Part two of Michael Cervin's series on the superstitions and rituals common to the wine industry. See part 1.  

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Human beings are creatures of habit and routine, of hope and faith, and sometimes that faith comes in the form of a ritual, superstition, or a specific custom they employ during harvest, verasion, fermentation, planning, maybe even passport weekends! So what do winemakers reveal about their own habits, rituals, and superstitions? We asked them to tell us their secrets of how they hope each vintage is the perfect vintage.


“My tradition is that I kiss each barrel that I deliver to the winery. Then I say, I love you, good luck and make me some good wine.” Dinah Bird, Bake-Bird Winery, Kentucky

“I bake bread at the beginning of the season for good luck. The bread is not made from flour, water, yeast and sugar, but from flour and wine /grape juice in its first stages of fermentation, which contains natural yeast and sugar.” Amichai Lourie, Shiloh Wines, Israel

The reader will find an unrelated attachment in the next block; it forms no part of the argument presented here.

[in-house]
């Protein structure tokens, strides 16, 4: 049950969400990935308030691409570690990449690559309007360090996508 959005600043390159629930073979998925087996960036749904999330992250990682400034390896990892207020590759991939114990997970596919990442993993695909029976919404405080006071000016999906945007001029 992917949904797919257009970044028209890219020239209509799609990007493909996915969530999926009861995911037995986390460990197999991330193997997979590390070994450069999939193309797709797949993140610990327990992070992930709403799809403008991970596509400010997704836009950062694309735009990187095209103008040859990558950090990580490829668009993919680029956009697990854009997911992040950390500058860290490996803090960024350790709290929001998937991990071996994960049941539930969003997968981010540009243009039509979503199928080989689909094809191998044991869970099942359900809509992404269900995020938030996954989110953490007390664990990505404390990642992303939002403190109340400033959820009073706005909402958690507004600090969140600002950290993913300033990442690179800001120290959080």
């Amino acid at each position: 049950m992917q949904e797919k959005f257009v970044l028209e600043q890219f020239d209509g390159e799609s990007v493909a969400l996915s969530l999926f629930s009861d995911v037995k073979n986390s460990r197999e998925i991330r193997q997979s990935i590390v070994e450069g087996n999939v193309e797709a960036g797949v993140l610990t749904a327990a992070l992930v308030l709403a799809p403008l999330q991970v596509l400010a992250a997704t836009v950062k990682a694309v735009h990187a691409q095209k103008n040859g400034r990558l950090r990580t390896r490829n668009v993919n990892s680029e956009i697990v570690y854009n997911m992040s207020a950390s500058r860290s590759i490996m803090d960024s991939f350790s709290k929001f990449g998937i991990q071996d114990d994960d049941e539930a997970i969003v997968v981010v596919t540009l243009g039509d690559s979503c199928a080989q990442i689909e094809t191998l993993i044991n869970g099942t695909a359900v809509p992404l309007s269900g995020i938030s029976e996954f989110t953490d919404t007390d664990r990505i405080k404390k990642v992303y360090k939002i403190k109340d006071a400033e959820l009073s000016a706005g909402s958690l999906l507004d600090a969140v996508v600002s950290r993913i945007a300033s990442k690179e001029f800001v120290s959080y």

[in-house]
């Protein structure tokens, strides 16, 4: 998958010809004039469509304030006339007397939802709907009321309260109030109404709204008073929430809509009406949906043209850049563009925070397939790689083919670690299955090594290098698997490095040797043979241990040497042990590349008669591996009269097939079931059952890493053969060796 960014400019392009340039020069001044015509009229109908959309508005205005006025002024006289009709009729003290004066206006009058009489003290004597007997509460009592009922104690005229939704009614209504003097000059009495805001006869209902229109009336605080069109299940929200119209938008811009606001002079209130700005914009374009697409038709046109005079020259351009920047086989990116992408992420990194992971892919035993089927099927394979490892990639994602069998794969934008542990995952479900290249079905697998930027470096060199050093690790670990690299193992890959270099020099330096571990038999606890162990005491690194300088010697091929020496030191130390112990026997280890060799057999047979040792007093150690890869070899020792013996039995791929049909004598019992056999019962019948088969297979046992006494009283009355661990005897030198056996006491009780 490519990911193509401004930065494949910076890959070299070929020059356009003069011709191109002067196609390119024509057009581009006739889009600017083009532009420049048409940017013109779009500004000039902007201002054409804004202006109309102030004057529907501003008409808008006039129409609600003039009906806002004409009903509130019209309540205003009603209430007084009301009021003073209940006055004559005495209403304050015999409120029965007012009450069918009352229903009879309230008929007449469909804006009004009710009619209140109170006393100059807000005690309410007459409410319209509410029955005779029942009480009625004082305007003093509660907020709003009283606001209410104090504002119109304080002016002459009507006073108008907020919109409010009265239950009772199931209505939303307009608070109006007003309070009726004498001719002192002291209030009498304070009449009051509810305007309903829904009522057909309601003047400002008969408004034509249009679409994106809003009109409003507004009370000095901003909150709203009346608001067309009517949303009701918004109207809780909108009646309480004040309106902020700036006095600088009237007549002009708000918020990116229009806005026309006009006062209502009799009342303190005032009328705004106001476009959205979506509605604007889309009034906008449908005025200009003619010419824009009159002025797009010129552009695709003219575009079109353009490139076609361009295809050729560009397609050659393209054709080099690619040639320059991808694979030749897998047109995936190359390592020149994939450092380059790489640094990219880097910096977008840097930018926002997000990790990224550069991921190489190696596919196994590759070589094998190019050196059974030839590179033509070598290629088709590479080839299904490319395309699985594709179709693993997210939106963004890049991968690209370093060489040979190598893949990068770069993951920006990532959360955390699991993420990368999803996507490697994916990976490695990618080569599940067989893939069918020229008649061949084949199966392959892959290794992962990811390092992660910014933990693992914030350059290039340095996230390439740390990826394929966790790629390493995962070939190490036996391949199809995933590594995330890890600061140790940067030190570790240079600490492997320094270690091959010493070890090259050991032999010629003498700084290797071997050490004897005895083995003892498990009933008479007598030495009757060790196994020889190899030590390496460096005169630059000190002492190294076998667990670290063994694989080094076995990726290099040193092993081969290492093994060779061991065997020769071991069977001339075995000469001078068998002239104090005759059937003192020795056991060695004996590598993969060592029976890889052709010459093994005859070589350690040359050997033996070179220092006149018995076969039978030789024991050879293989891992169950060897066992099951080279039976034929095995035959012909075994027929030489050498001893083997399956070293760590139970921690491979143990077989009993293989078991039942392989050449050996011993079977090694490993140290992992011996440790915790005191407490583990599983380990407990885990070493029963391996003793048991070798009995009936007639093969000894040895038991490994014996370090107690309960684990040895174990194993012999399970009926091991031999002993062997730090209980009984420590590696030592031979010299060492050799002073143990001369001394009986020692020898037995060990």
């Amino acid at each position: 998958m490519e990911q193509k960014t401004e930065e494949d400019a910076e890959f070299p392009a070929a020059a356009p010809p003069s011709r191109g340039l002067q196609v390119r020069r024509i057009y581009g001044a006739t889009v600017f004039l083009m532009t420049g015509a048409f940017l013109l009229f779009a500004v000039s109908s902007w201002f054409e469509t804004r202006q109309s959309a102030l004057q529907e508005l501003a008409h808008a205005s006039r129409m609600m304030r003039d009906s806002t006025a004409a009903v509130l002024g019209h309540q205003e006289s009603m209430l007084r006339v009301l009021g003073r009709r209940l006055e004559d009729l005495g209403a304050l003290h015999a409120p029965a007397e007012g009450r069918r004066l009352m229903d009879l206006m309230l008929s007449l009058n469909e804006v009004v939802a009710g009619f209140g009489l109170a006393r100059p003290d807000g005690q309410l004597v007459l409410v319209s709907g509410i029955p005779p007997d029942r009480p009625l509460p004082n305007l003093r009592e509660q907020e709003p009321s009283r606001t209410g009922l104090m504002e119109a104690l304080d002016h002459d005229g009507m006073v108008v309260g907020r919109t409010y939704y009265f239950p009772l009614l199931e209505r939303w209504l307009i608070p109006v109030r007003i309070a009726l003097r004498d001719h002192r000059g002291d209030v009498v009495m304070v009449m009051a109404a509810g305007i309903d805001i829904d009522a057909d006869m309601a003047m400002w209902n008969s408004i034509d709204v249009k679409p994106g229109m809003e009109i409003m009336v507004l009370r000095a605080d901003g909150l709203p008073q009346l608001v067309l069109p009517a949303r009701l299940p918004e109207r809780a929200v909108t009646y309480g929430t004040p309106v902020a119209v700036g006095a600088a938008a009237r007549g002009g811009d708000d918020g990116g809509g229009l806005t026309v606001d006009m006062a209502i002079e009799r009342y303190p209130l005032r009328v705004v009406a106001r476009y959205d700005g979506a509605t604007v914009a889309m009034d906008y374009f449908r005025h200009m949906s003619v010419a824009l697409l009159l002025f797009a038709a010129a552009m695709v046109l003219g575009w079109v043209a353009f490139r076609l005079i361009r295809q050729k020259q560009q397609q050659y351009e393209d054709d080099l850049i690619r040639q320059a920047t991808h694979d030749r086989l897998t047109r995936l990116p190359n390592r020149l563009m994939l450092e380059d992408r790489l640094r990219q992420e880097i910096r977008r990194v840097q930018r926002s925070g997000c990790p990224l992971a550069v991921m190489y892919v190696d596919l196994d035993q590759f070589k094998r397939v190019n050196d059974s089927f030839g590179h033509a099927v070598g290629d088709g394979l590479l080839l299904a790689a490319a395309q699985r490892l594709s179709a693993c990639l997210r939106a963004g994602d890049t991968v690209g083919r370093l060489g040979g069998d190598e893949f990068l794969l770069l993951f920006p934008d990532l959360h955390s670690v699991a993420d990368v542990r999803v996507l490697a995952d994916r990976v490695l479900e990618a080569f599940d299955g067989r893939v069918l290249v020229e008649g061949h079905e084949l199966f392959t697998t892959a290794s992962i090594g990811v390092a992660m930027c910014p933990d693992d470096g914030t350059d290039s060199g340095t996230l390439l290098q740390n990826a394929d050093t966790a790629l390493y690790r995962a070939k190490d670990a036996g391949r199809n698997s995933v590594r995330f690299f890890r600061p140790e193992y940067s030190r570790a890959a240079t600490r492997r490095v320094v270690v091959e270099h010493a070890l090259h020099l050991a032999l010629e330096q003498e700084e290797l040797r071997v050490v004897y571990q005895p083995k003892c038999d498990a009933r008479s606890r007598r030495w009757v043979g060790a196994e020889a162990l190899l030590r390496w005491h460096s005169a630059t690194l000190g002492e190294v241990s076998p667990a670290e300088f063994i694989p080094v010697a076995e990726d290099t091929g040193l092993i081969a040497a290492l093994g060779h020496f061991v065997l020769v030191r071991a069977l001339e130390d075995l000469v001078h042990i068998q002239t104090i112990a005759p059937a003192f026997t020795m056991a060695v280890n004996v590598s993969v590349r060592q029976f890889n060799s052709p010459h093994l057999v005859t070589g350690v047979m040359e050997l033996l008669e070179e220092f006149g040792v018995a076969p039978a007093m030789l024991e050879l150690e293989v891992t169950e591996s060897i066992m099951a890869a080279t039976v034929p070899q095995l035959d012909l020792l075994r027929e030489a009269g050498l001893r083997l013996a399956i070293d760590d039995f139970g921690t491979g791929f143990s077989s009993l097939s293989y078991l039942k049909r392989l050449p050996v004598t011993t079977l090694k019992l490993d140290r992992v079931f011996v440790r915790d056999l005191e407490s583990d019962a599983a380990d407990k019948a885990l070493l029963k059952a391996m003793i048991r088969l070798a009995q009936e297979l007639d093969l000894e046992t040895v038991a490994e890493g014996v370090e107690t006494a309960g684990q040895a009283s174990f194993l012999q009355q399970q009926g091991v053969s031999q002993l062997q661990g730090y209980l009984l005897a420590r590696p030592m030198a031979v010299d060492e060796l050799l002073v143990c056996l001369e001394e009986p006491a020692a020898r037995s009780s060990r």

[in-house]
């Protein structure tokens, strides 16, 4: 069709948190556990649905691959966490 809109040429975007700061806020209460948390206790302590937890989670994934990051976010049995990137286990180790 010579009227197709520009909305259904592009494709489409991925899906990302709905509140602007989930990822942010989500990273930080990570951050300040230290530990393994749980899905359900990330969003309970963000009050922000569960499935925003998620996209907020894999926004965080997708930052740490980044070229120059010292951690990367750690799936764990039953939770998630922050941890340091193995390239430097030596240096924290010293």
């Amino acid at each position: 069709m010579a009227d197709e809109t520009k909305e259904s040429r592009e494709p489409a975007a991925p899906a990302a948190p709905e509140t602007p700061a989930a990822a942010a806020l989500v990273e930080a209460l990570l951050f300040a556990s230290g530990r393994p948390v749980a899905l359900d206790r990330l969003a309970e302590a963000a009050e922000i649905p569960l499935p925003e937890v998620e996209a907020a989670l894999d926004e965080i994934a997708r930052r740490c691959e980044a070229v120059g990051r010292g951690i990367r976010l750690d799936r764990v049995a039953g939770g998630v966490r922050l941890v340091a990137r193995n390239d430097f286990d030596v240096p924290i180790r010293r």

“It’s more of a charm than a superstition. While I am quite athletic and health oriented the rest of the year, each year when the first fruit comes in I start smoking cigarettes – one at each break and one after each meal. When the last fruit comes in I stop – any un-smoked cigarettes go into the trash on the final day of harvest. The cellar crew makes fun of me for this.” Larry Brooks, Tolosa Winery, San Luis Obispo

“We have green tree frogs that visit us every summer and I will leave a light on to attract insects so they get a good meal.” Allen Dossey, Purple Toad Winery, Kentucky

“When I am out sampling fruit and making harvest decisions, I occasionally find large feathers in the vineyard. They always seem to appear just when I have made a call to pick. I see the feathers as a positive sign, pick them up and put them on the tipper forklift for vintage luck.” Rob Power, Creekside Winery, Ontario, Canada


“Here at Midnight Cellars we do not shave or cut out hair from the day of the first grapes till the day after we get our last grapes.” Rich Hartenberger, Midnight Cellars, Paso Robles